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Why I’m an Anglican

The main reason why I’m an Anglican is because I’m English, and being C of E is like a national default (at least it used to be, in the days before opting out of organised religion became the new default). That’s it, mundane and simple. As with so many things in life, the original reason for a decision is often pretty mundane. The reasoning and calculated arguments are added later. This is partly a natural evaluation that we do, but it is also an attempt not to look too stupid. We can go to great lengths to justify all sorts of decisions that, in truth, originated by whim of circumstance. Sometimes it’s liberating to be honest about our reasons. I chose my theological college because they served a nice cheeseboard when I visited, and I couldn’t afford the time or train fare to look elsewhere.

This is not to say that the later reasoning is a cover up. It can be, but it is still important to justify why we are where we are. I find this reasoning increasingly important as I find very good reasons not to be Anglican. I hate the Church of England’s ties with Establishment — Elizabeth Windsor as ‘Supreme Governor’, bishops sitting in the House of Lords, and the general societal superiority this tends to create (varieties of exceptionalism and classism). I hate its history of collusion with British empire building. I hate its lack of courage and self-knowledge and the blinkered pettiness it breeds. Continue reading


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We all prefer socialism when camping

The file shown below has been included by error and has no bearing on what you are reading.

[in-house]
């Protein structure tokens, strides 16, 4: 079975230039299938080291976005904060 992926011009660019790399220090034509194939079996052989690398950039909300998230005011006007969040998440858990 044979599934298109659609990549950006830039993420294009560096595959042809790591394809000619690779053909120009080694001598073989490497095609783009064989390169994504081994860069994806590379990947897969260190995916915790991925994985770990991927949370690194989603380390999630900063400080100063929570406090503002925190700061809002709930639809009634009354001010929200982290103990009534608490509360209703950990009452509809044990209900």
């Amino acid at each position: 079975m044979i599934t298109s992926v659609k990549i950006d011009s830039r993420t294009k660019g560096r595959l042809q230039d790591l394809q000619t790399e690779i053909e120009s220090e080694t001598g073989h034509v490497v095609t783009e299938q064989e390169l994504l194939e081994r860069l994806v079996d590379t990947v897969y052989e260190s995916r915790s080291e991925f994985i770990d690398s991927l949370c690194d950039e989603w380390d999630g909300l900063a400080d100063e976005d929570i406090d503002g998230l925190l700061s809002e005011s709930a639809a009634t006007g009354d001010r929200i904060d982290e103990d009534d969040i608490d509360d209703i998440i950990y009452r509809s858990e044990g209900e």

We have been sold a lie. We have become convinced that capitalism and free markets are the necessary trappings of post-modern liberty and democracy. Even with the serious failings on show in this recession, we are told that it is the naughty bankers and poor US people who should not have been allowed the homes for which they defaulted their loans. Communism is described as failed ideology, while capitalism is depicted as realised truth, and its evils, if mentioned at all, are all necessary. These things are lies.

In this last week, I have seen yet more pictures of US right-wingers comparing their new president to Hitler for his perceived ‘socialism’ or ‘communism’ — Obamunism! I have watched Michael Winterbottom’s flawed documentary representation of Naomi Klein’s The Shock Doctrine, which has compelled me to read the book. Then I read an excerpt from Jerry Cohen’s Why Not Socialism? in the New Statesman.

The extreme reaction of the US right to a mildly progressive president (who happens to be black, which is clearly an issue for many)  is a demonstration to me that Klein is on the right track: we have been brainwashed into believing that neoliberalism is the default position for right-thinking nations, and all alternatives are crazy ideologies that would never work in the real world. Jerry Cohen died just over a month ago, but his rambling, discursive style refreshes the mind and takes us back to first principles.

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The Anglican Communion as imagined community

Frank Turner, Professor of History at Yale, has a wonderfully insightful article on the Anglican Communion at Episcopal Café. His thesis is that a group of Anglicans, mainly bishops, have sought to shape the various independent Anglican provinces into a global ecclesiastical community over the past two decades.

Turner calls Benedict Anderson’s concept of imagined communities into play here. The bare bones of Anderson’s theory is that a nation is a socially constructed community based on various presumptions of shared attributes: language, religion, skin colour, culture &c. The question it raises is why do I cheer on an athlete, whom I have never met and with whom I have little in common, at the Olympics just because her uniform says she is British? The question it raises is why it is considered a high ideal to die for ‘queen and country’.

Of course, social constructs are not unreal, but they are perceived realities: nationality is no absolute thing. It is fascinating seeing a ‘nation’ being built over the last score of years, but understanding the Anglican Communion as imagined community does much to help us understand the pressures it is under at this time.